Media Press Release

United States Olympic Endowment announces 2021 award winners


COLORADO SPRINGS, Colo. – The United States Olympic Endowment today announced the recipients of its three awards that will be presented during the annual awards ceremony on December 8 at the U.S. Olympic & Paralympic Museum in Colorado Springs, Colorado. Dara Torres, Olympic swimming champion, will be the recipient of the George M. Steinbrenner III Sport Leadership Award; Bob Beamon, Olympic and world record holder in the long jump, will be recognized with the William E. Simon Award; and equestrian David O’Connor will be the honoree of the General Douglas MacArthur Award. Each of these individuals will be honored for their commitment and contributions to the Olympic and Paralympic movements.

At the Olympic Games Beijing 2008, Dara Torres became the oldest swimmer to compete in the Olympics, taking home three silver medals and inspiring many older athletes to consider re-entering competition. Dara is an author and speaker and continues to inspire people to pursue their dreams regardless of their age. The Steinbrenner award is presented annually to honor outstanding members of the Olympic and Paralympic family who have contributed to sport through management, sport organization endeavors or the enhancement of competitive opportunities; and who have displayed qualities of leadership, ethical conduct and dedicated responsibility during a longstanding commitment to sport.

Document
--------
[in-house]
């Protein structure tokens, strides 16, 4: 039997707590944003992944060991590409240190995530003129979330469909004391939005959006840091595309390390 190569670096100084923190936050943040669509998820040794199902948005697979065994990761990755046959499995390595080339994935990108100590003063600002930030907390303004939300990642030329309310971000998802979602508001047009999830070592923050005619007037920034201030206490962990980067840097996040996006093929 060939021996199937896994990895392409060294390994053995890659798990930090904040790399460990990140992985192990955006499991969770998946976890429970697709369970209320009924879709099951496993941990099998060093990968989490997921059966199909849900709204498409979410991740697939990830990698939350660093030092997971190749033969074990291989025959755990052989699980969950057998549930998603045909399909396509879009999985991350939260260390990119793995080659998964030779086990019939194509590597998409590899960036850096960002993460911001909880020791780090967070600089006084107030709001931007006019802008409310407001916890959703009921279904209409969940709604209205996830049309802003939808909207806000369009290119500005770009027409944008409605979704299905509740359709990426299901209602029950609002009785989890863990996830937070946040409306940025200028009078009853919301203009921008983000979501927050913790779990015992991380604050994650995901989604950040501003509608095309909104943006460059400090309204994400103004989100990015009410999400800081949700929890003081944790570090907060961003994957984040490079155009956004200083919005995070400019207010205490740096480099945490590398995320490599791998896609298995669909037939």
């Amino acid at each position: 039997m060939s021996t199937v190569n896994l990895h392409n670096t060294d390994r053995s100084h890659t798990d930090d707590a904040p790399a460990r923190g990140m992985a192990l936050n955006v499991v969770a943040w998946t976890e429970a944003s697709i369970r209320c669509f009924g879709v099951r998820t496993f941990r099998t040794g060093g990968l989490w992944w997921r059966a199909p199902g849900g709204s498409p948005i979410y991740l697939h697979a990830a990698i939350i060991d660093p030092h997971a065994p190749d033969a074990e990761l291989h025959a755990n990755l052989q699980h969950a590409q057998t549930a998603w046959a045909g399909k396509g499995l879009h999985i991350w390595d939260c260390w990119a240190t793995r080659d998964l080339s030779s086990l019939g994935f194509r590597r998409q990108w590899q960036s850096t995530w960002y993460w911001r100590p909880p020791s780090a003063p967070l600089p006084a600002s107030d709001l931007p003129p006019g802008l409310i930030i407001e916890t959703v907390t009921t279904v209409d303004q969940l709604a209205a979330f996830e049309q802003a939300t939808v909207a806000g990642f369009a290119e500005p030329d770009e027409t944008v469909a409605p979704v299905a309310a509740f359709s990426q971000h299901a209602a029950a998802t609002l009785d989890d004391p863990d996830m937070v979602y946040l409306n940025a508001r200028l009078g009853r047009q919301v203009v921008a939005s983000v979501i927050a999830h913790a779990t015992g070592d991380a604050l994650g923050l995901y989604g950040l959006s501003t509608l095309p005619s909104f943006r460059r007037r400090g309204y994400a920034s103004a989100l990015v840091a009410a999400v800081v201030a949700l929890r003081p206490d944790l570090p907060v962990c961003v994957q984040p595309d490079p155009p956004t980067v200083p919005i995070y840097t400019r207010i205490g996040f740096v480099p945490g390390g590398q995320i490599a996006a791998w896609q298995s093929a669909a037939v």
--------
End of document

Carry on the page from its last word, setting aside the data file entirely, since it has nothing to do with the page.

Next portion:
Bob Beamon landed a world and Olympic-record destroying long jump of 29 feet, 2 ½ inches at the 1968 Olympic Games in Mexico City – a record that still stands over 50 years later. Bob is an inspirational speaker, remaining active in the Olympic Movement and working to help award college scholarships to qualified high school seniors. The Simon award is given to an individual or group who has made extraordinary contributions to the advancement of the Olympic and Paralympic movements.

One of the most successful athletes ever to compete in Three-Day Eventing, David O’Connor has also become one of the most dynamic and respected leaders in the history of U.S. equestrian sport. David was instrumental in joining US Equestrian and the U.S. Equestrian Team into one organization and then leading the new National Governing Body to achieve unprecedented success during his tenure. The Douglas MacArthur award is given to an individual who has exhibited exemplary service to the U.S. Olympic & Paralympic Committee and to athletes.

The USOE was established by the USOC (now the USOPC) in 1984 to administer and invest the corpus of endowed funds that resulted from the surplus of the Olympic Games Los Angeles 1984. A nonprofit organization, its objective is to support the USOPC and its member organizations, with the overall aim of enhancing Olympic and Paralympic sports in the United States. A separate entity from the USOPC, the USOE’s net assets have grown to approximately $259 million, while awarding grants to the USOPC and its member organizations totaling $350 million over the last 37 years.